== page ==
Neuropsychological Testing

You might be familiar with some kinds of psychological evaluations like the Rorschach Inkblot test or the Millon Clinical Multiaxial Inventory – III (MCMI-III). Similarly, neuropsychological tests measure some personality or cognitive elements present in a person.

Like psychological tests, these assessments are equally beneficial to clinicians and psychologists, particularly neuropsychologists.

What Are Neuropsychological Tests?

Clinicians use neuropsychological tests to characterize and provide insight into one’s cognitive and behavioral dysfunctions. These are especially useful for people who have (or have experienced):

  • Alzheimer’s disease
  • Parkinson’s disease
  • Attention deficit hyperactivity disorder
  • Dementia
  • AIDS
  • Epilepsy
  • Stroke
  • Brain damage

Additionally, neuropsychological tests allow a clinician or neuropsychologist to gather information about motor, linguistic, and higher functioning skills. This understanding of a person’s psychological functioning is a prime consideration in neuropsychological testing.

There are a few psychological tests that are used in a neuropsychological capacity and have proven helpful in diagnosing patients and learning more about complex comorbidities. The Weschler Adult Intelligence Scale (WAIS-IV) and the Wescher Memory Scale (WMS), for example, are two types of psychological assessments that serve a purpose in neuropsychology. Certain disorders that affect calculation skills and attention span can be detected by WAIS-IV. While they do not pinpoint a diagnosis for mental health illnesses and disturbances, they do provide valuable insight and can assist clinicians in making a diagnosis possible. Other tests like the Halstead-Reitan Battery assessment is used to identify whether certain disturbances are of an organic or functional nature. Ideally, results from this type of evaluation will help doctors to distinguish between patients with and without brain damage or other diseases.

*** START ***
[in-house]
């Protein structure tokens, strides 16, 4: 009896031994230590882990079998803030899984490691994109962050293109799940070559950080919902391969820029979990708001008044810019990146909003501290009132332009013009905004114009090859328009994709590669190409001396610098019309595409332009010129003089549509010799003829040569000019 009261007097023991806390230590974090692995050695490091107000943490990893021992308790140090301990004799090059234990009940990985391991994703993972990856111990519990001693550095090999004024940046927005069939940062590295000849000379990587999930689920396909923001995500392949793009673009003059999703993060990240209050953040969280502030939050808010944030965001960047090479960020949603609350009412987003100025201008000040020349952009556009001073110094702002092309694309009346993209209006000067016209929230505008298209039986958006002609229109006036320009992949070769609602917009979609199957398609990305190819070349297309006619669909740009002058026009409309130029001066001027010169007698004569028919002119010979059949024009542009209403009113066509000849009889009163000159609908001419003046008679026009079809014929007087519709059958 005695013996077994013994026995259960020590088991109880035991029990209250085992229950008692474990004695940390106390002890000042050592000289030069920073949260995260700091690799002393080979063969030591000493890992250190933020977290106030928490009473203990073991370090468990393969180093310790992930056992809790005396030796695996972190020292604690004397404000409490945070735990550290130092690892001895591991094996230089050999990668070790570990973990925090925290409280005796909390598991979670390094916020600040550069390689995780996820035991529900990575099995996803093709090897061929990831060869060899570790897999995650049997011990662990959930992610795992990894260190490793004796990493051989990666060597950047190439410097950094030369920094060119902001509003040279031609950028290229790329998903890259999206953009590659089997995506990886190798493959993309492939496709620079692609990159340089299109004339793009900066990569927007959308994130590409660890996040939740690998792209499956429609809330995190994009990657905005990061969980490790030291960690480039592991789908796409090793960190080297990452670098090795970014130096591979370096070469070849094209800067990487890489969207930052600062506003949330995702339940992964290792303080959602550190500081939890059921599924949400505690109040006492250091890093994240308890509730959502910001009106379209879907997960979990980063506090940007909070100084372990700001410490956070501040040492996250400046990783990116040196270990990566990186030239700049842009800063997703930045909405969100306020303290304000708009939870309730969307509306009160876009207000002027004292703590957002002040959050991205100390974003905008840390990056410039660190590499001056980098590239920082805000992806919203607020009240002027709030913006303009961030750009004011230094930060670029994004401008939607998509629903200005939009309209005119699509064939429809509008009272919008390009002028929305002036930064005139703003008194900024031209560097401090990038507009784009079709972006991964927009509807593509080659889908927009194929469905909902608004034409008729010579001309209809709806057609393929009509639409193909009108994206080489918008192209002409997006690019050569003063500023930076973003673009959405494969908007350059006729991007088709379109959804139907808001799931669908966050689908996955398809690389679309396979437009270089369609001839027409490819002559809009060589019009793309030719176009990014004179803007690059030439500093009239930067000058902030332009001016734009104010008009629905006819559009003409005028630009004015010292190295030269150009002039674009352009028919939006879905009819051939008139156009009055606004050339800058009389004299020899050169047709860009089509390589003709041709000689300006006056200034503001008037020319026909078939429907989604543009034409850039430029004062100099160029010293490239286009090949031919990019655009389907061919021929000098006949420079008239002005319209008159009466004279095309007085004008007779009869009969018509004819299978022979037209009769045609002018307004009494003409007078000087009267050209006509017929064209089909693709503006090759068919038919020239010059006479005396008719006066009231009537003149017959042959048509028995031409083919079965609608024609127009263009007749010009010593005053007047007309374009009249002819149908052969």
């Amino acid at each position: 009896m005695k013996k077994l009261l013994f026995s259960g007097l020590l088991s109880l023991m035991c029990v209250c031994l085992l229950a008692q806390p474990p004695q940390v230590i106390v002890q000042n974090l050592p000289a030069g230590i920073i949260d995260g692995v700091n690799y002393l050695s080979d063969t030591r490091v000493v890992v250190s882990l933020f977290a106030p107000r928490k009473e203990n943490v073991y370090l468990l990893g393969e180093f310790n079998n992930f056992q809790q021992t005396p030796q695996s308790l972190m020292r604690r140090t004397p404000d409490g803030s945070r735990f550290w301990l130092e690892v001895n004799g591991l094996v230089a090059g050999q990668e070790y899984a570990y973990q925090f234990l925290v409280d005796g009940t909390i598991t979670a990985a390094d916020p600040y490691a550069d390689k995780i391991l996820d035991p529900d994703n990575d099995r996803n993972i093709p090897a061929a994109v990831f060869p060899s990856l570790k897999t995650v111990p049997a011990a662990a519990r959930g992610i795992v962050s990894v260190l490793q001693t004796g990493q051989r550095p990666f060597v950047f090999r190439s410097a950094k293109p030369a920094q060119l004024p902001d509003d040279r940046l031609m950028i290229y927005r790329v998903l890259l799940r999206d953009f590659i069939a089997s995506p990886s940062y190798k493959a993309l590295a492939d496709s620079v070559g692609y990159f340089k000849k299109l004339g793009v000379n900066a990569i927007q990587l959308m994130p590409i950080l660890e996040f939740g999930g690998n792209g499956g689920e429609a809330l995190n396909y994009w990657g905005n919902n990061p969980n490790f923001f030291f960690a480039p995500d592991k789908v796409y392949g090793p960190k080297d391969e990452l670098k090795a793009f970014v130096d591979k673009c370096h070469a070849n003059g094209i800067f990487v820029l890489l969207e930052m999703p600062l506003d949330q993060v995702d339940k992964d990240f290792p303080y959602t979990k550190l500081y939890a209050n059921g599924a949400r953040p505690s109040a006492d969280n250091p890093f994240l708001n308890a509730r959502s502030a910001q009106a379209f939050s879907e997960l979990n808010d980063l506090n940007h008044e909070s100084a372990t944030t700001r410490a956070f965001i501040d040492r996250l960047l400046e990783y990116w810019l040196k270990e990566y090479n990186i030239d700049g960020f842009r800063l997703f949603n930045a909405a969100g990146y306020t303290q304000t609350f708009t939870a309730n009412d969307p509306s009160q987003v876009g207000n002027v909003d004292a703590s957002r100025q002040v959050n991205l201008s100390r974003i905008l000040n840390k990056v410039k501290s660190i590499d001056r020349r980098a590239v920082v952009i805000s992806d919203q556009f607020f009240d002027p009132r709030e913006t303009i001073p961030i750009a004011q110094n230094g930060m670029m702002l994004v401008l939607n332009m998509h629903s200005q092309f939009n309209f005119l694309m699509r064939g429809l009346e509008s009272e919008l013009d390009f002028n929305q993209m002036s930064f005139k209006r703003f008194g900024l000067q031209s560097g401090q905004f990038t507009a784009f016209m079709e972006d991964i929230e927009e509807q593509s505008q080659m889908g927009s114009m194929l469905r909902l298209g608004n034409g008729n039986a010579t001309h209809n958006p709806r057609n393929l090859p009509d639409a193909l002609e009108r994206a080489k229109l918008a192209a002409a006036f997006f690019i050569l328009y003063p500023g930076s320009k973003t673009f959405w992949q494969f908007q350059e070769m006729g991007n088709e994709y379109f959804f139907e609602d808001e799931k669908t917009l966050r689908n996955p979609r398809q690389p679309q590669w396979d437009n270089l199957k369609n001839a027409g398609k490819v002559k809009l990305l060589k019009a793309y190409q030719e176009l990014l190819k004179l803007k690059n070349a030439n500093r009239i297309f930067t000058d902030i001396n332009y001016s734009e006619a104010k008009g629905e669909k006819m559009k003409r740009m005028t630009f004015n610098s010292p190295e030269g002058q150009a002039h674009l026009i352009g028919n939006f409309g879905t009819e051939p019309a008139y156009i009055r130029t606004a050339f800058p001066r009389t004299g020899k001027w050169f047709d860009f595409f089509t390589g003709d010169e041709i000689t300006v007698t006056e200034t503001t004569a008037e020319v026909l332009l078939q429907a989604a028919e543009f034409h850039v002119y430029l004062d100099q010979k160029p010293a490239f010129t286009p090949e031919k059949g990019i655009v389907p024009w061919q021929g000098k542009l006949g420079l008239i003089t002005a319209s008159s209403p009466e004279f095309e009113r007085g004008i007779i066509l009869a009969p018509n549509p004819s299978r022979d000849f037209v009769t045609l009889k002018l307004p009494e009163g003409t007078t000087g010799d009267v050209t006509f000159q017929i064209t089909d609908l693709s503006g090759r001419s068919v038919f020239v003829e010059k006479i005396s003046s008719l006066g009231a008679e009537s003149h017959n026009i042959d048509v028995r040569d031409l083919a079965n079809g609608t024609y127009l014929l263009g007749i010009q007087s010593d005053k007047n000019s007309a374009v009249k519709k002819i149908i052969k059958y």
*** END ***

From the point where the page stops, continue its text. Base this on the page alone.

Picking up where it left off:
Mental Illness, Substance Abuse and Neuropsychological Tests

Mental illness and substance abuse play a role in neuropsychological evaluations. The presence of one or both can change testing results but, in turn, they can also provide information into a person’s psychological state. The American Academy of Neurology’s article on neuropsychological testing on adults noted that both mental health disorders and substance abuse or addiction can influence many psychological traits. For example, a person with alcoholism often shows impairment in attention, problem-solving, and abstraction. Conversely, depression and severe depression often are accompanied by impairment in motor skills, cognitive abilities and memory.

Testing and Rehabilitation

Evaluations like those mentioned above can prove advantageous to rehabilitation and treatment facilities. Because neuropsychological tests assist in diagnoses of mental health disorders, clinicians can better determine whether some traits are inherent (“organic”) or functional (meaning a result of brain trauma or the onset of a disease such as Alzheimer’s). The results of such tests can guide and influence an individual’s treatment and ongoing recovery.

By understanding how a person’s brain works and what contributes to certain behaviors, a person can be helped in the most appropriate way.

FRN is host to a great team of psychologists, counselors, and clinicians who are working with your utmost well-being in mind. Neuropsychological testing is just one aspect of our treatment plans. It benefits our staff to know what exactly you are experiencing, and it helps you to better understand your experience as well. Together, we can work out an individualized rehabilitation and recovery plan that addresses your unique needs and goals. Call us today.

Read our general and most popular articles

Leave a Comment